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Colorado Republicans Challenge Trump's Ballot Exclusion, Escalating Legal Battle

As 2023 approaches its end, the Colorado Republicans challenge Trump's ballot exclusion, escalating legal battle.

William Willis
Dec 29, 20232937 Shares40797 Views
As 2023 approaches its end, the Colorado Republicans challenge Trump's ballot exclusion, escalating legal battle.
This move sets the stage for a potential showdown at the U.S. Supreme Court over the interpretation of a 155-year-old constitutional provision.

Impact Of The Appeal

The Colorado high court's 4-3 ruling, citing Section 3 of the 14th Amendment, concluded that Trump, due to his role in the January 6, 2021, Capitol attack, is barred from holding office. This is the first time this provision has been invoked to block a presidential contender's campaign.
The Republican appeal aims to extend the stay on the state court's ruling until Jan. 4, coinciding with the day before the state's primary ballots are due. Trump, expressing his intent to appeal to the U.S. Supreme Court, remains determined to challenge the decision.
The U.S. Supreme Court has never ruled on Section 3 of the 14th Amendment, which prevents those who engaged in insurrection from holding office. The decision to take up this case could have significant implications for Trump's candidacy and the interpretation of constitutional provisions.
By excluding President Trump from the ballot, the Colorado Supreme Court engaged in an unprecedented disregard for the First Amendment right of political parties to select the candidates of their choice and a usurpation of the rights of the people to choose their elected officials.- Attorneys for the state Republican party wrote in a petition of the Dec. 19 ruling

Potential Nationwide Impact

Colorado Secretary of State Jena Griswold noted that with the appeal filed, Trump would be included as a candidate on the state's primary ballot unless the U.S. Supreme Court declines to hear the case or upholds the state supreme court's ruling.
The legal arguments involve the interpretation of Section 3 and whether it is "self-executing."
The Colorado GOP contends that the state court's decision could set a precedent, allowing any voter to sue and disqualify a candidate based on accusations of insurrection. The party emphasizes the potential distortion of the 2024 presidential election and future political controversies.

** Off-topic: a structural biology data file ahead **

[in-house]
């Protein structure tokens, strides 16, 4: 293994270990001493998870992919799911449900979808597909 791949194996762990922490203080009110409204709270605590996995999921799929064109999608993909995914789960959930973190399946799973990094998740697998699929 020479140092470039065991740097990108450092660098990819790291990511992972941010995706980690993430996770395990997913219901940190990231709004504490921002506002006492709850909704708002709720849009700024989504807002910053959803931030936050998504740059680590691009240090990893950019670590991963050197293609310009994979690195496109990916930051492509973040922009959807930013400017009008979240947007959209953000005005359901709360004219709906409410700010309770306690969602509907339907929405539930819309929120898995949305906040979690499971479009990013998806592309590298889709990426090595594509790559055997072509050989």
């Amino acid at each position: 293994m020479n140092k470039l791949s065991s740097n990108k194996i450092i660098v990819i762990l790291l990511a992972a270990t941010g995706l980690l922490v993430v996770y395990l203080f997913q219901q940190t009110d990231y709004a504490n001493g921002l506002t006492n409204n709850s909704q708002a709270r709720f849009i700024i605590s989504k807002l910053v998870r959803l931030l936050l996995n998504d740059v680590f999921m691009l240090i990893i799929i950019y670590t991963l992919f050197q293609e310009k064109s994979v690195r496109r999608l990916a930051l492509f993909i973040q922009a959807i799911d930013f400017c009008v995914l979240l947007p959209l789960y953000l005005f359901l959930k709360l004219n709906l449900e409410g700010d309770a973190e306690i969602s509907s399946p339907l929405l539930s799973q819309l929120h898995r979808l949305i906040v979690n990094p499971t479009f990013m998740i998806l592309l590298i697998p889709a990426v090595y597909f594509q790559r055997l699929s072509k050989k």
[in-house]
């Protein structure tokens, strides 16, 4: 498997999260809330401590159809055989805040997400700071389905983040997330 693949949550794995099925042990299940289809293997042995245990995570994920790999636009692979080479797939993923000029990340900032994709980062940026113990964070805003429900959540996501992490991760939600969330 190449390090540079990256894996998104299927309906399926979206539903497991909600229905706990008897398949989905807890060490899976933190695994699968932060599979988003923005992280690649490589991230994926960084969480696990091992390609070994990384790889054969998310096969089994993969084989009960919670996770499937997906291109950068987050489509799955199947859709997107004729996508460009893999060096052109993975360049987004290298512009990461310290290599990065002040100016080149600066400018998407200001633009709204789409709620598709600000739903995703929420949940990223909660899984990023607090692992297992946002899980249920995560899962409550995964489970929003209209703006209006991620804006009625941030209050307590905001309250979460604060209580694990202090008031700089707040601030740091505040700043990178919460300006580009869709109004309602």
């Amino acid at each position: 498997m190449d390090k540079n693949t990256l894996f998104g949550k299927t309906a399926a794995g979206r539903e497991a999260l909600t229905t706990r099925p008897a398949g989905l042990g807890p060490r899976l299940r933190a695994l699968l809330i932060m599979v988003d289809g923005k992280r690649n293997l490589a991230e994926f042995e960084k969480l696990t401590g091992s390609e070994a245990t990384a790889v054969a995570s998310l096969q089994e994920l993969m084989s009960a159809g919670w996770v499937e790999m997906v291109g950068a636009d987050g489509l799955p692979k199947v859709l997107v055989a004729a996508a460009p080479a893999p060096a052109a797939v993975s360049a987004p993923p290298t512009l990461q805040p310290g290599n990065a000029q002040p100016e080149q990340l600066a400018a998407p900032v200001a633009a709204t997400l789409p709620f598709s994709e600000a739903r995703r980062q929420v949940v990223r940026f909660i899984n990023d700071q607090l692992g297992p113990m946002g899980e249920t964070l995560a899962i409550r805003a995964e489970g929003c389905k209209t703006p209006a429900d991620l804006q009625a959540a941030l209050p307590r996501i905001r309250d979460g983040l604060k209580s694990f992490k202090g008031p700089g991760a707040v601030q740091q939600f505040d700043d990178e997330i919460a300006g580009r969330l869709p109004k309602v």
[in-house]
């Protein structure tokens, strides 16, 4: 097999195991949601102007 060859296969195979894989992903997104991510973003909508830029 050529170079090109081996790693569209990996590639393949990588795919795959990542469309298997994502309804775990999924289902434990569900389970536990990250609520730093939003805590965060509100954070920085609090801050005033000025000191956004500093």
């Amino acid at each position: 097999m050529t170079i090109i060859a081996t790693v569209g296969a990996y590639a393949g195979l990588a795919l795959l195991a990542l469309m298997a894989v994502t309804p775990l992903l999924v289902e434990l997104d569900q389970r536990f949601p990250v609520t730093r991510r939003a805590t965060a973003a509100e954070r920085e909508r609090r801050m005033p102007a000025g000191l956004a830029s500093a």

Given the upcoming Super Tuesday primaries on March 5, lawyers on both sides are urging an accelerated timeline. Requests have been made for the Supreme Court to decide on the merits of the case by February 11, considering the significant national implications.
While the case has drawn attention due to its potential impact on Trump's candidacy, the constitutional questions involved have not strictly followed partisan lines. The unprecedented nature of this case raises fundamental questions about the application of Section 3.
Rejecting a long history of precedent, a state Supreme Court has now concluded that individual litigants, state courts, and secretaries of state in all 50 states plus the District of Columbia have authority to enforce Section Three of the Fourteenth Amendment.- The state part
Republican presidential candidate former President Donald Trump speaks at a commit to caucus campaign event at the Whiskey River bar on Dec. 2 in Ankeny, Iowa.
Republican presidential candidate former President Donald Trump speaks at a commit to caucus campaign event at the Whiskey River bar on Dec. 2 in Ankeny, Iowa.

Trump's Reaction

Trump has criticized the cases as "election interference," emphasizing the potential implications on the 2024 primary election. He continues to assert his right to appear on the ballot and views the Colorado Supreme Court's decision as an affront to the First Amendment.
The Colorado GOP warns that if other states follow Colorado's lead, excluding Trump from their ballots, it could result in a cascading effect.
Currently, disqualification lawsuits related to Trump's appearance on the ballot are pending in 13 states, adding complexity to the legal landscape.
Significantly, Colorado’s election laws differ from Michigan’s laws in a material way that is directly relevant to why the appellants in this case are not entitled to the relief they seek concerning the presidential primary election in Michigan.- Justice Elizabeth Welch

Final Words

As the legal battle intensifies, all eyes are on the U.S. Supreme Court, which holds the key to shaping the course of Trump's political future and establishing precedent on the interpretation of constitutional provisions regarding insurrection.
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